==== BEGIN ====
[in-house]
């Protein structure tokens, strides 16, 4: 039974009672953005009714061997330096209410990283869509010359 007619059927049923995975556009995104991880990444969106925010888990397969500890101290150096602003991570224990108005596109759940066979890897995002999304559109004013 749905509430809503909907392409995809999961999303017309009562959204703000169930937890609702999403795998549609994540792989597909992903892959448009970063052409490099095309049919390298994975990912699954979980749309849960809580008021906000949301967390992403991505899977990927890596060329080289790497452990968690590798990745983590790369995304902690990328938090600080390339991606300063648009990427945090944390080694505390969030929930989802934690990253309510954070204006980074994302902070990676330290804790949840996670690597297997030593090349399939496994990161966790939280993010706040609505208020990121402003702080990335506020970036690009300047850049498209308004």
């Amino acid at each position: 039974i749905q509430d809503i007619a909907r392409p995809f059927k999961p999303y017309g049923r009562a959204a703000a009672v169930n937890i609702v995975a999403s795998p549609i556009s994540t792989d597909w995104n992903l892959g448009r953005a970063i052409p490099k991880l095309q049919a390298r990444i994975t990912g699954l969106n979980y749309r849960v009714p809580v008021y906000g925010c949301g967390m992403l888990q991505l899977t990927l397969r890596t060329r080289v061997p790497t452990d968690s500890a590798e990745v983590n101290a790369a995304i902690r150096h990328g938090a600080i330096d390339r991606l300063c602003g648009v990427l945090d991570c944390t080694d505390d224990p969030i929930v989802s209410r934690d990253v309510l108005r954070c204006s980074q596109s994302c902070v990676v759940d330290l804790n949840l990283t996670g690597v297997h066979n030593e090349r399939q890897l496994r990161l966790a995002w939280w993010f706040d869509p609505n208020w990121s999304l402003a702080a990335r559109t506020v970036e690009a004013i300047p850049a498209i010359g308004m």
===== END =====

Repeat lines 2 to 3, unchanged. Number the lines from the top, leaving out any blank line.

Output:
């Protein structure tokens, strides 16, 4: 039974009672953005009714061997330096209410990283869509010359 007619059927049923995975556009995104991880990444969106925010888990397969500890101290150096602003991570224990108005596109759940066979890897995002999304559109004013 749905509430809503909907392409995809999961999303017309009562959204703000169930937890609702999403795998549609994540792989597909992903892959448009970063052409490099095309049919390298994975990912699954979980749309849960809580008021906000949301967390992403991505899977990927890596060329080289790497452990968690590798990745983590790369995304902690990328938090600080390339991606300063648009990427945090944390080694505390969030929930989802934690990253309510954070204006980074994302902070990676330290804790949840996670690597297997030593090349399939496994990161966790939280993010706040609505208020990121402003702080990335506020970036690009300047850049498209308004």
């Amino acid at each position: 039974i749905q509430d809503i007619a909907r392409p995809f059927k999961p999303y017309g049923r009562a959204a703000a009672v169930n937890i609702v995975a999403s795998p549609i556009s994540t792989d597909w995104n992903l892959g448009r953005a970063i052409p490099k991880l095309q049919a390298r990444i994975t990912g699954l969106n979980y749309r849960v009714p809580v008021y906000g925010c949301g967390m992403l888990q991505l899977t990927l397969r890596t060329r080289v061997p790497t452990d968690s500890a590798e990745v983590n101290a790369a995304i902690r150096h990328g938090a600080i330096d390339r991606l300063c602003g648009v990427l945090d991570c944390t080694d505390d224990p969030i929930v989802s209410r934690d990253v309510l108005r954070c204006s980074q596109s994302c902070v990676v759940d330290l804790n949840l990283t996670g690597v297997h066979n030593e090349r399939q890897l496994r990161l966790a995002w939280w993010f706040d869509p609505n208020w990121s999304l402003a702080a990335r559109t506020v970036e690009a004013i300047p850049a498209i010359g308004m």